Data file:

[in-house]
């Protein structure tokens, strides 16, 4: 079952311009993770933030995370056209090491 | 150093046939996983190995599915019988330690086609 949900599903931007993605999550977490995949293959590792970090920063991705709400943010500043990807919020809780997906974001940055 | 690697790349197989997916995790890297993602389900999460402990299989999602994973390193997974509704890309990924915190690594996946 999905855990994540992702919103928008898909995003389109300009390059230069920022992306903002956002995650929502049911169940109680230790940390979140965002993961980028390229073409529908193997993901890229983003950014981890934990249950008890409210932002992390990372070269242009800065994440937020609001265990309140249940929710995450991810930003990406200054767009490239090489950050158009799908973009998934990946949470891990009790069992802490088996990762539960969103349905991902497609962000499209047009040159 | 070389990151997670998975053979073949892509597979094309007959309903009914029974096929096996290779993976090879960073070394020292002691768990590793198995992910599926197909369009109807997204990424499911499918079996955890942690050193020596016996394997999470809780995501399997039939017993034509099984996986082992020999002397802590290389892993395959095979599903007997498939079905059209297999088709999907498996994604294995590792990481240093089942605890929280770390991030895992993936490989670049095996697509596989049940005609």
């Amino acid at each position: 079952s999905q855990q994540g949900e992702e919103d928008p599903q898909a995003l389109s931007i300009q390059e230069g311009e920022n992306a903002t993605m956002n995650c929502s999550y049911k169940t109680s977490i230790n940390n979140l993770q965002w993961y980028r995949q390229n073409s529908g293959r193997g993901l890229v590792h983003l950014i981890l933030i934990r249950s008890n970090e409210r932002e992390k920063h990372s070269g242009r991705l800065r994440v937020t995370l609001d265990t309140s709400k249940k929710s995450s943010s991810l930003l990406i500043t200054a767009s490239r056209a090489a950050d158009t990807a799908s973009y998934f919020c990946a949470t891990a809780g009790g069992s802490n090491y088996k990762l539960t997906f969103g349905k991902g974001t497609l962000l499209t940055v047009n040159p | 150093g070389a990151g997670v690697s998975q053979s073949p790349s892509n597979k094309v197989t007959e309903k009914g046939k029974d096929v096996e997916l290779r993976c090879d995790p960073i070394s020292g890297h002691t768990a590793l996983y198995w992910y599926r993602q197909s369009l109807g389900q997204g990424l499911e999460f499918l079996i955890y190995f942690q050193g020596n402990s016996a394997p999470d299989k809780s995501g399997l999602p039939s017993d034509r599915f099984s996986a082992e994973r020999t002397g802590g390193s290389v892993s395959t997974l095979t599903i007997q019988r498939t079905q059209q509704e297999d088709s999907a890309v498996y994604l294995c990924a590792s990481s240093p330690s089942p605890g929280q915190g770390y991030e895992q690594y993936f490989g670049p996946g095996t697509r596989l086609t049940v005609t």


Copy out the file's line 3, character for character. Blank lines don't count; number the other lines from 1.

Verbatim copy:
């Amino acid at each position: 079952s999905q855990q994540g949900e992702e919103d928008p599903q898909a995003l389109s931007i300009q390059e230069g311009e920022n992306a903002t993605m956002n995650c929502s999550y049911k169940t109680s977490i230790n940390n979140l993770q965002w993961y980028r995949q390229n073409s529908g293959r193997g993901l890229v590792h983003l950014i981890l933030i934990r249950s008890n970090e409210r932002e992390k920063h990372s070269g242009r991705l800065r994440v937020t995370l609001d265990t309140s709400k249940k929710s995450s943010s991810l930003l990406i500043t200054a767009s490239r056209a090489a950050d158009t990807a799908s973009y998934f919020c990946a949470t891990a809780g009790g069992s802490n090491y088996k990762l539960t997906f969103g349905k991902g974001t497609l962000l499209t940055v047009n040159p | 150093g070389a990151g997670v690697s998975q053979s073949p790349s892509n597979k094309v197989t007959e309903k009914g046939k029974d096929v096996e997916l290779r993976c090879d995790p960073i070394s020292g890297h002691t768990a590793l996983y198995w992910y599926r993602q197909s369009l109807g389900q997204g990424l499911e999460f499918l079996i955890y190995f942690q050193g020596n402990s016996a394997p999470d299989k809780s995501g399997l999602p039939s017993d034509r599915f099984s996986a082992e994973r020999t002397g802590g390193s290389v892993s395959t997974l095979t599903i007997q019988r498939t079905q059209q509704e297999d088709s999907a890309v498996y994604l294995c990924a590792s990481s240093p330690s089942p605890g929280q915190g770390y991030e895992q690594y993936f490989g670049p996946g095996t697509r596989l086609t049940v005609t």